There is no general audience for theater among 20- to 40-year-olds — it’s an entire generation that has never made it a habit to go to plays. Unless somebody can figure out how to get them into the theaters, the institutions will crumble, and all that will remain are theaters that deliberately target a much smaller audience. Perhaps this will be what will happen — we may be looking at a future of theater as an avocation where plays perform entirely to audiences of a few hundred. Or it may be that somebody will figure out how to make theater vital again, and suddenly there will be a rush of young people to see plays, which would cause a revolution in American theater. Whatever we’re doing now, and whoever is doing it, will be cast out on their ears, while whatever is being done to bring in new audiences, and whoever is doing it, will be handed the keys to the old edifices. It’s either that or shutter the doors.

I think it’s possible. The Fringe Festival does quite well, and the audience for it tends to be much younger, although it’s built on sort of an art-crawl model that I don’t think could be sustained year-round. Still, it suggests that younger audiences don’t necessarily find theater an anathema. But I’ll be blasted if I know what will get them into theaters on a regular basis.

Honestly, it can be a little discouraging. Because if young people won’t see a play like “Arsenic and Old Lace,” currently playing at The Guthrie, what the hell will they see? I know, I know, Jospeh Kesselring’s play dates back to 1939, and so it has the smell of mothballs about it. It also remains one of the funniest plays ever written, a nearly perfect screwball machine about a harried theater critic and his family of murderous psychopaths. It’s age shouldn’t be a factor — we’re dealing with a generation of young adults nowadays that has gleefully reappropriated needlepoint, after all, and who will turn out in droves for he forthcoming film adaptation of “The Hobbit,” which was written in 1937.

And the Guthrie’s production, directed by Joe Dowling, is about as good a production as one could hope for. It’s built around supremely eccentric performances by Sally Wingert and Kristine Nielson, who play a pair of mad aunts who have taken up poisoning strangers as a hobby. They fawn over each other, and dither, and hurry around their apartment with a hurried shuffle, and every one of these gestures is a precise comic act, at once a satire of little old ladies and a celebration of them.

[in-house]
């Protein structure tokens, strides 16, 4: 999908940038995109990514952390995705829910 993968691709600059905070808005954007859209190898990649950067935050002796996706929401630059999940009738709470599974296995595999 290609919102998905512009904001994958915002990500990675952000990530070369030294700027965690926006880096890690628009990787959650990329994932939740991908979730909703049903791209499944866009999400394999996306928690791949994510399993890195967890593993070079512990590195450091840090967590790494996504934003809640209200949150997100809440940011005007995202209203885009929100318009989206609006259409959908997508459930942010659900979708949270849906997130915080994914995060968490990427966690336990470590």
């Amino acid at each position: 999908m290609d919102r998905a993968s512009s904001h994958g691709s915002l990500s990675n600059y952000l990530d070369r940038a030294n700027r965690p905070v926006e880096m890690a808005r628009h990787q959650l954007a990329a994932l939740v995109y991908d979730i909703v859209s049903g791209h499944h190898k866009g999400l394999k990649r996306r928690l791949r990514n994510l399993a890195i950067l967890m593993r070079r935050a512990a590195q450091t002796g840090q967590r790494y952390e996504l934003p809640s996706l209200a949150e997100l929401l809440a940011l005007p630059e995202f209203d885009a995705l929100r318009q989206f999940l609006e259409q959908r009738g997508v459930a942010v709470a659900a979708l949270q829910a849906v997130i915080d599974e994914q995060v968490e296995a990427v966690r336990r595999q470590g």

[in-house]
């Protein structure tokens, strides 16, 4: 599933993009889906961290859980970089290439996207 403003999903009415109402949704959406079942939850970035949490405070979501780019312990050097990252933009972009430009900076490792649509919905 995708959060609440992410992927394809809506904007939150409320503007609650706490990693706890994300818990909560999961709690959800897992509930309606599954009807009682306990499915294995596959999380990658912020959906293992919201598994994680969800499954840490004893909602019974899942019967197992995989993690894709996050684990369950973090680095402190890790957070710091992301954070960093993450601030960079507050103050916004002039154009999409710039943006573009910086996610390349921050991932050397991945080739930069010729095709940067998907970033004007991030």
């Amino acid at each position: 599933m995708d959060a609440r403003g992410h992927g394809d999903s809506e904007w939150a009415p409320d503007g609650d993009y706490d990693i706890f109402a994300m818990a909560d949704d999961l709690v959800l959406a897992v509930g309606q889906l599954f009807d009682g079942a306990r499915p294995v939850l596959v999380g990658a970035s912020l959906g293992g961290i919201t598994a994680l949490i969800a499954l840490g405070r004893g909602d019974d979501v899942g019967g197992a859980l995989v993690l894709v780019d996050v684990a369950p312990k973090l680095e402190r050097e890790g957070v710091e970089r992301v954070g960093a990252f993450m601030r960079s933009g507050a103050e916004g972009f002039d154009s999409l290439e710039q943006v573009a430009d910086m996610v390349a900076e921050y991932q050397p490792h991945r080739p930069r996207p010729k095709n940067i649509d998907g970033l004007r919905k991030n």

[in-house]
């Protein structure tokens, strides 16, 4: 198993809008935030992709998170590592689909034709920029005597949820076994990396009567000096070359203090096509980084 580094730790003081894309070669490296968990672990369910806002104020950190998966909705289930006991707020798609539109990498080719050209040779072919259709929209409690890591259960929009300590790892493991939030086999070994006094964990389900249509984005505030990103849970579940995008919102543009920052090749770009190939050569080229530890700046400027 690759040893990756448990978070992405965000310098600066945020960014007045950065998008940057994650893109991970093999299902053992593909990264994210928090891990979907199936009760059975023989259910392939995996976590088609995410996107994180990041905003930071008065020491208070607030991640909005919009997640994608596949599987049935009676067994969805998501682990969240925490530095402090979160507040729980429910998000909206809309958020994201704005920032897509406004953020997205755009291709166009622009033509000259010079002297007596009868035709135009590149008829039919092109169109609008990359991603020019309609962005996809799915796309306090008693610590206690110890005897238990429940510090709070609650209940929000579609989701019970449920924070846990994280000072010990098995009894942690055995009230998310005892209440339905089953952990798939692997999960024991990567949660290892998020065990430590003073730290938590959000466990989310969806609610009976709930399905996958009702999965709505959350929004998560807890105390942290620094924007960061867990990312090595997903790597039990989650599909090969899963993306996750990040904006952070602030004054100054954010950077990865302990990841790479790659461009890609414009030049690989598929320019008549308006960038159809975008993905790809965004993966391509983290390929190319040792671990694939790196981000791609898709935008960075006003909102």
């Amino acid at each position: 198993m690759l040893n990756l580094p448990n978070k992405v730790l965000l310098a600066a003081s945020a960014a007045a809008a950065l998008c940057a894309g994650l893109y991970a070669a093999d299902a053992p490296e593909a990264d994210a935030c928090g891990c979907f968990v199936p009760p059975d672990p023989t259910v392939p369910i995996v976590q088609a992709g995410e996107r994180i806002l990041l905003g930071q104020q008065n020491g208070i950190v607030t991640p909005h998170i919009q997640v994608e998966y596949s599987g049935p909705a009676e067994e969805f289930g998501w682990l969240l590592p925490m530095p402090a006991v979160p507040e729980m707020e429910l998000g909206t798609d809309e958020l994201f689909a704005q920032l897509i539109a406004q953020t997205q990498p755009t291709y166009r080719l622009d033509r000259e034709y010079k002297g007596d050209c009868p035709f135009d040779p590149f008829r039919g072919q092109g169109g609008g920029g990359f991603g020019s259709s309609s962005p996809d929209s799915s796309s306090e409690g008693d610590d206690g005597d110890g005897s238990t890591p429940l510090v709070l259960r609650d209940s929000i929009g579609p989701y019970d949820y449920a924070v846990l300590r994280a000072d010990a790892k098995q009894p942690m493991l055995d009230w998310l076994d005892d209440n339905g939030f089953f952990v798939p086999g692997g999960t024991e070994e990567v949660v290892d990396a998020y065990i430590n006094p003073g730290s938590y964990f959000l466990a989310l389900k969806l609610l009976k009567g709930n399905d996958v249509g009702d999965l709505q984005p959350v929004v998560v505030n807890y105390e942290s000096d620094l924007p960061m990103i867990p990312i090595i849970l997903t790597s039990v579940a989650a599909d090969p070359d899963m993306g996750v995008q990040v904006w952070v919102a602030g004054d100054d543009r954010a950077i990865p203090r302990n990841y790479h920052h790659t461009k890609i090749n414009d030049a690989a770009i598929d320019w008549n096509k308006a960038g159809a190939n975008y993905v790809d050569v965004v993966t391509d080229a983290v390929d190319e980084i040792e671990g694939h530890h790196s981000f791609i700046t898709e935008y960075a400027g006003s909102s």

They drive their doting nephew Mortimer into a bewildered frenzy, and this is an unenviable role for anybody to tackle, because it was played by Cary Grant in the 1944 film adaptation, then at the height of what proved to be his genius for light comedy. But Jonas Goslow is terrific in the role — he’s a tall, lean man, and makes much of his physicality, the events of the play literally bending him into a series of exaggerated comic poses, like an alarmed rubber band. He plays frantic beautifully. There is a scene in the play that contains one of the most famous double-takes in history, when Mortimer first discovers a body in a window seat. Cary Grant played it large, head snapping and eyes bugging. Goslow underplays it, responding very slowly with an elegant, uncertain spin, and it works just as well. He’s a very different Mortimer than Grant was, all splayed, lanky limbs, excited stammers and impotent threats — it’s as though James Stewart had gotten the role instead of Cary Grant.

So I don’t know what to say. I just don’t know. “Arsenic and Old Lace” should be a dead certainty, the sort of play that will get anybody into a theater, every time. Perhaps it is, and I simply went on the wrong night, but when I saw it on Wednesday night, the audience was mostly gray. If there was somebody there under the age of 40, they were hiding, perhaps having ducked under their seat to check their smartphone for the latest tweets from their friends.

But I suppose I have never really understood my generation, or the one that has followed it, at least in regards to theater. I’m one of the few 40-somethings that came up attending plays regularly, and, like others of my generation that this describes, I also went into theater as a career (such as it is; I should have gone into administration, but instead chose writing plays). I don’t know what the future holds for American theater, whether it will rise from its ashes or become a connoisseur’s pleasure, created by amateurs for the enjoyment of a few hundred dedicated audience members. Whatever the case, if it’s a future in which “Arsenic and Old Lace” can’t find an audience, I am not sure I shall care very much for it.